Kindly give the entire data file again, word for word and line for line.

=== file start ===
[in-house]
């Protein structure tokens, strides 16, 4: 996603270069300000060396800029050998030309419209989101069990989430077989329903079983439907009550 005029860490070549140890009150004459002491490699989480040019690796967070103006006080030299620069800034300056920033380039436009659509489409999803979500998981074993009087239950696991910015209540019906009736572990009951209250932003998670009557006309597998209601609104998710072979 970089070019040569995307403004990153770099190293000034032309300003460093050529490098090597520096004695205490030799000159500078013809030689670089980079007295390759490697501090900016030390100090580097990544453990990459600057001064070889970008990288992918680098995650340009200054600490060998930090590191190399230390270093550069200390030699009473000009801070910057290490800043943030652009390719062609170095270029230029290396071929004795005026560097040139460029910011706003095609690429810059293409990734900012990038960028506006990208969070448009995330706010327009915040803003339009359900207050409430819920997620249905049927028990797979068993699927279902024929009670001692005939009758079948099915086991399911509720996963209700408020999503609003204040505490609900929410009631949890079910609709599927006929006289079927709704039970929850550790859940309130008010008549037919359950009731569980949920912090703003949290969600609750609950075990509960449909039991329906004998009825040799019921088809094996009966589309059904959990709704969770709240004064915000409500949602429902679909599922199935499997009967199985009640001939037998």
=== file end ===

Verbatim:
[in-house]
């Protein structure tokens, strides 16, 4: 996603270069300000060396800029050998030309419209989101069990989430077989329903079983439907009550 005029860490070549140890009150004459002491490699989480040019690796967070103006006080030299620069800034300056920033380039436009659509489409999803979500998981074993009087239950696991910015209540019906009736572990009951209250932003998670009557006309597998209601609104998710072979 970089070019040569995307403004990153770099190293000034032309300003460093050529490098090597520096004695205490030799000159500078013809030689670089980079007295390759490697501090900016030390100090580097990544453990990459600057001064070889970008990288992918680098995650340009200054600490060998930090590191190399230390270093550069200390030699009473000009801070910057290490800043943030652009390719062609170095270029230029290396071929004795005026560097040139460029910011706003095609690429810059293409990734900012990038960028506006990208969070448009995330706010327009915040803003339009359900207050409430819920997620249905049927028990797979068993699927279902024929009670001692005939009758079948099915086991399911509720996963209700408020999503609003204040505490609900929410009631949890079910609709599927006929006289079927709704039970929850550790859940309130008010008549037919359950009731569980949920912090703003949290969600609750609950075990509960449909039991329906004998009825040799019921088809094996009966589309059904959990709704969770709240004064915000409500949602429902679909599922199935499997009967199985009640001939037998």